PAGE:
The Society (this was internal shorthand, and I think it’s dated now) was a shadowy group. Questions about its history were discouraged, and most people never questioned it at all. We just accepted that an ever-changing group of men in New York had “new light” (delivered…how? some say by angel!) about the unchanging and eternal Truth. It could really cause a lot of suffering if you happened to believe the “right” thing at the “wrong” time, or the “wrong” thing at the “right” time. Ask them about it in Malawi. Or ask the people that thought the end would come in 1975.

We thought we were following God’s plan, but there was always a tickling cognitive dissonance about being a slave to the organization. Does God really care about service timesheets? Really? Can you “earn” God’s love by spreading the good news? What is the content of this good news, really? Is there anything “good” about it, in their interpretation? Is there any authentic spiritual development or truth involved in the simple obligation to preach to every last person so that they have a last chance to know, and to choose God’s organization, lest they be destroyed and miss out on this Paradise Earth scenario?

A very paradoxical representation of “Jehovah” (YHWH) was really the anchor of the belief system. There is a sense in which it’s correct to call Jehovah’s Witnesses “Jehovists” rather than “Christians.” When they were called “International Bible Students,” the bible might have been fetishized, but at least a mission of learning was inherent.

There is no theology of a trinity. Any JW can give you the entire lecture about how a trinity isn’t scriptural – it’s one of the top ten! Here’s my take on it:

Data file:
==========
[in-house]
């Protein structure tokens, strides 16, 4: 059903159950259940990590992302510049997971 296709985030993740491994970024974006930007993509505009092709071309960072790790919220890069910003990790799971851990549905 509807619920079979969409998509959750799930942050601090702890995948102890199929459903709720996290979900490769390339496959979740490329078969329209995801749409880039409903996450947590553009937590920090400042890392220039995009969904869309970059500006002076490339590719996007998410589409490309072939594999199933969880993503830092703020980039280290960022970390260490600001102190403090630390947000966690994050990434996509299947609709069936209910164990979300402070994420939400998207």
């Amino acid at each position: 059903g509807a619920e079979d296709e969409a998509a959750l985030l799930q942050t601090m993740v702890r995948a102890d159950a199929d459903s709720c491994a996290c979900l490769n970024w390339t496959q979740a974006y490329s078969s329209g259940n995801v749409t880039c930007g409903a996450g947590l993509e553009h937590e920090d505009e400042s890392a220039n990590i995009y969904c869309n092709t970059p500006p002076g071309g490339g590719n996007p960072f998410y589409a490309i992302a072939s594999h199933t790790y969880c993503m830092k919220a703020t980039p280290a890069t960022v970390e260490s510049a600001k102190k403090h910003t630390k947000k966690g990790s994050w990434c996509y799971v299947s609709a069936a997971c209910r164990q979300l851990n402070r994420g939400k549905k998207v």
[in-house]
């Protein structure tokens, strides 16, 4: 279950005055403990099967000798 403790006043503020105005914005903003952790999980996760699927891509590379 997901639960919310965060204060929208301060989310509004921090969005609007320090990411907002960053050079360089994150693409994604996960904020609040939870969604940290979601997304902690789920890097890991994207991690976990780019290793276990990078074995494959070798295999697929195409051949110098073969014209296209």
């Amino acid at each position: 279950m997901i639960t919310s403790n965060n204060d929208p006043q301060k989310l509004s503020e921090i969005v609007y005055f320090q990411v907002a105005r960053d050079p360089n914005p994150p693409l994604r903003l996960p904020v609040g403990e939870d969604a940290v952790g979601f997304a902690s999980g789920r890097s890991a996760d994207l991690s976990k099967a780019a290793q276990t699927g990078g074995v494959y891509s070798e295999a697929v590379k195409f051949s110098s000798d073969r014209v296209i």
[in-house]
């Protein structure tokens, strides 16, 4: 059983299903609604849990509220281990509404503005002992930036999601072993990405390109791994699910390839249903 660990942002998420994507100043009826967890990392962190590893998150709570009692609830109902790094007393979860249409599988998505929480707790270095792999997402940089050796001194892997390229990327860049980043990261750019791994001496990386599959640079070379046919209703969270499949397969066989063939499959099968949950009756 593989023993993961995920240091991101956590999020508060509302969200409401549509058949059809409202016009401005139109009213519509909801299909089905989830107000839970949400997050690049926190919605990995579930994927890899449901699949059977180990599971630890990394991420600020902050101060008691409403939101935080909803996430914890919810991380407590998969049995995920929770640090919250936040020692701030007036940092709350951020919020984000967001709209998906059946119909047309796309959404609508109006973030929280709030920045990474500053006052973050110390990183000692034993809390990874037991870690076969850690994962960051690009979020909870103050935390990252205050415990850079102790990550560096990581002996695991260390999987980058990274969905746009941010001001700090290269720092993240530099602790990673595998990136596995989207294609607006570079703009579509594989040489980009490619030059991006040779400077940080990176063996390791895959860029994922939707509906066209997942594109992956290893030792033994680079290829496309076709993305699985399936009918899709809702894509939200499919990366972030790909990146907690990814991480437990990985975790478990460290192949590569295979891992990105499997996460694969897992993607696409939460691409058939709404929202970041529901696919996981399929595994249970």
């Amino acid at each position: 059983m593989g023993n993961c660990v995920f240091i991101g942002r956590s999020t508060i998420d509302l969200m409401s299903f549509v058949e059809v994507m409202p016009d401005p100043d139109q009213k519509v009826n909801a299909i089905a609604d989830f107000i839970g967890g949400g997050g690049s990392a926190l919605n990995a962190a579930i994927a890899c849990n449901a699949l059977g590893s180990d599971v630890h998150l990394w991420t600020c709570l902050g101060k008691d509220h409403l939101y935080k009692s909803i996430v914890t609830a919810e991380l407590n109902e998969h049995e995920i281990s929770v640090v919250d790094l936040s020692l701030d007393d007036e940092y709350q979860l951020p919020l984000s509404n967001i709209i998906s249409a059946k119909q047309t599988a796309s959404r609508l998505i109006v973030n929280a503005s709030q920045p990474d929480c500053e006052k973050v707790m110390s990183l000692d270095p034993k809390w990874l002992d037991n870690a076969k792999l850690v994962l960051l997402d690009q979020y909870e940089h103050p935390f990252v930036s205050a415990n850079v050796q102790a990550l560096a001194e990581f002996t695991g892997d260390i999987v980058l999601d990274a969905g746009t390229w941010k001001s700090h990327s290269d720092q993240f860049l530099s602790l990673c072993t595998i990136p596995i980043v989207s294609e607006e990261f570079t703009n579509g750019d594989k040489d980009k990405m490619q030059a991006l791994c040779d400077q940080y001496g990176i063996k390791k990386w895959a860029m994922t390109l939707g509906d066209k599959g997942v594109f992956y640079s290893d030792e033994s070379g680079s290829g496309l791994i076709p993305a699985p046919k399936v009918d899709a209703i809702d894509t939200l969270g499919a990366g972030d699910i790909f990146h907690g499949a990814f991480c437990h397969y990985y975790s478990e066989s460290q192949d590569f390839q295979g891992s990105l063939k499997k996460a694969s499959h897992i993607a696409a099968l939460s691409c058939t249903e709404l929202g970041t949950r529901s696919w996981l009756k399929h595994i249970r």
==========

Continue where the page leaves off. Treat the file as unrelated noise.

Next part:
Jesus was only a man, a very special man. Jesus was the ransom sacrifice mysteriously required of the only-begotten son of God. Jesus was the temporary holder of the holy spirit “active force of God’s will.” Jesus was also – and this is fun – Michael the Archangel. Archangel Michael/Jesus became a man, and then stopped being a man and became an angel again, and his “presence” is right back here NOW (since 1914? or has that date changed, too?). Michael is strangely at the same basic level as Lucifer and Gabriel and other archangels, so how is he God’s son? Why aren’t the other archangels considered to be sons? Hey, wait! When did angels get gender? Where then are the female angels?

Don’t think about it. The Society says that God had to be talking to someone at creation when he said “let us.” “Elohim” is only plural in a grammatical, not real, way. Right? How was God’s son Jesus “begotten” if he was already begotten before incarnating being born on earth? Reproducing gods are so pagan, and there is obviously no divine feminine. Right?

In practice, Jesus was just the “mediator” for prayers to get routed to the right God mailbox, a name invoked in a unconsciously-magical chant. I don’t remember anyone ever calling on Jesus, or expressing love for Jesus – only praying “in the name of your son Christ Jesus Amen.”

Jesus was a kind of space alien, the Lord’s overseer for this garden experiment “territory” called the earth. I always wondered about the overseers of other planets. After all, God actually lived in a specific star system, on a giant throne – the Society said so!